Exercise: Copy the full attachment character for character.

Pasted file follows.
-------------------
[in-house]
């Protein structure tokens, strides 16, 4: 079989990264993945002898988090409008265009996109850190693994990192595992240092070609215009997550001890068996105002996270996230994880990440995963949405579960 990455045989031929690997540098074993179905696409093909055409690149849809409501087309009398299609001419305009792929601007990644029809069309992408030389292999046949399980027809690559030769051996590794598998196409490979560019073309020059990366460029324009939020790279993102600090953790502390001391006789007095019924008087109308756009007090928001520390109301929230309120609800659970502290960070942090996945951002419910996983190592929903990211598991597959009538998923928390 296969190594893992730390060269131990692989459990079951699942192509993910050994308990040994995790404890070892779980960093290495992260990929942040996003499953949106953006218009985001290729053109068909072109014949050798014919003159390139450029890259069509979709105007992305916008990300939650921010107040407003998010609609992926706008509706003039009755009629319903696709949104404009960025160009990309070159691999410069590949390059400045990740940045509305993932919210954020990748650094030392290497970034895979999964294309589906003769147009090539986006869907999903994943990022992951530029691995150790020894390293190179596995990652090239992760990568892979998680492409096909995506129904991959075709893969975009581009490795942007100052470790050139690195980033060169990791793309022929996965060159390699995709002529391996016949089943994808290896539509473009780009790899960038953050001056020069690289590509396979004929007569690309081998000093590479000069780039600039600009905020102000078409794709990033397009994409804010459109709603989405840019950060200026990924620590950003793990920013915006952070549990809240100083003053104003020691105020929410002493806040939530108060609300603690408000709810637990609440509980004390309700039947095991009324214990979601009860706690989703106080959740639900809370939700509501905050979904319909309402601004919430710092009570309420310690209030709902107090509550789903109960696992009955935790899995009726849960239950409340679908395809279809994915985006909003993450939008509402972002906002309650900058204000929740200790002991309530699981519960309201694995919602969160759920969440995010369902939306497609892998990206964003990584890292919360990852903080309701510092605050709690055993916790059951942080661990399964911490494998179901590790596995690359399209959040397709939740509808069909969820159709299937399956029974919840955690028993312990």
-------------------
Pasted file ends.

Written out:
[in-house]
């Protein structure tokens, strides 16, 4: 079989990264993945002898988090409008265009996109850190693994990192595992240092070609215009997550001890068996105002996270996230994880990440995963949405579960 990455045989031929690997540098074993179905696409093909055409690149849809409501087309009398299609001419305009792929601007990644029809069309992408030389292999046949399980027809690559030769051996590794598998196409490979560019073309020059990366460029324009939020790279993102600090953790502390001391006789007095019924008087109308756009007090928001520390109301929230309120609800659970502290960070942090996945951002419910996983190592929903990211598991597959009538998923928390 296969190594893992730390060269131990692989459990079951699942192509993910050994308990040994995790404890070892779980960093290495992260990929942040996003499953949106953006218009985001290729053109068909072109014949050798014919003159390139450029890259069509979709105007992305916008990300939650921010107040407003998010609609992926706008509706003039009755009629319903696709949104404009960025160009990309070159691999410069590949390059400045990740940045509305993932919210954020990748650094030392290497970034895979999964294309589906003769147009090539986006869907999903994943990022992951530029691995150790020894390293190179596995990652090239992760990568892979998680492409096909995506129904991959075709893969975009581009490795942007100052470790050139690195980033060169990791793309022929996965060159390699995709002529391996016949089943994808290896539509473009780009790899960038953050001056020069690289590509396979004929007569690309081998000093590479000069780039600039600009905020102000078409794709990033397009994409804010459109709603989405840019950060200026990924620590950003793990920013915006952070549990809240100083003053104003020691105020929410002493806040939530108060609300603690408000709810637990609440509980004390309700039947095991009324214990979601009860706690989703106080959740639900809370939700509501905050979904319909309402601004919430710092009570309420310690209030709902107090509550789903109960696992009955935790899995009726849960239950409340679908395809279809994915985006909003993450939008509402972002906002309650900058204000929740200790002991309530699981519960309201694995919602969160759920969440995010369902939306497609892998990206964003990584890292919360990852903080309701510092605050709690055993916790059951942080661990399964911490494998179901590790596995690359399209959040397709939740509808069909969820159709299937399956029974919840955690028993312990």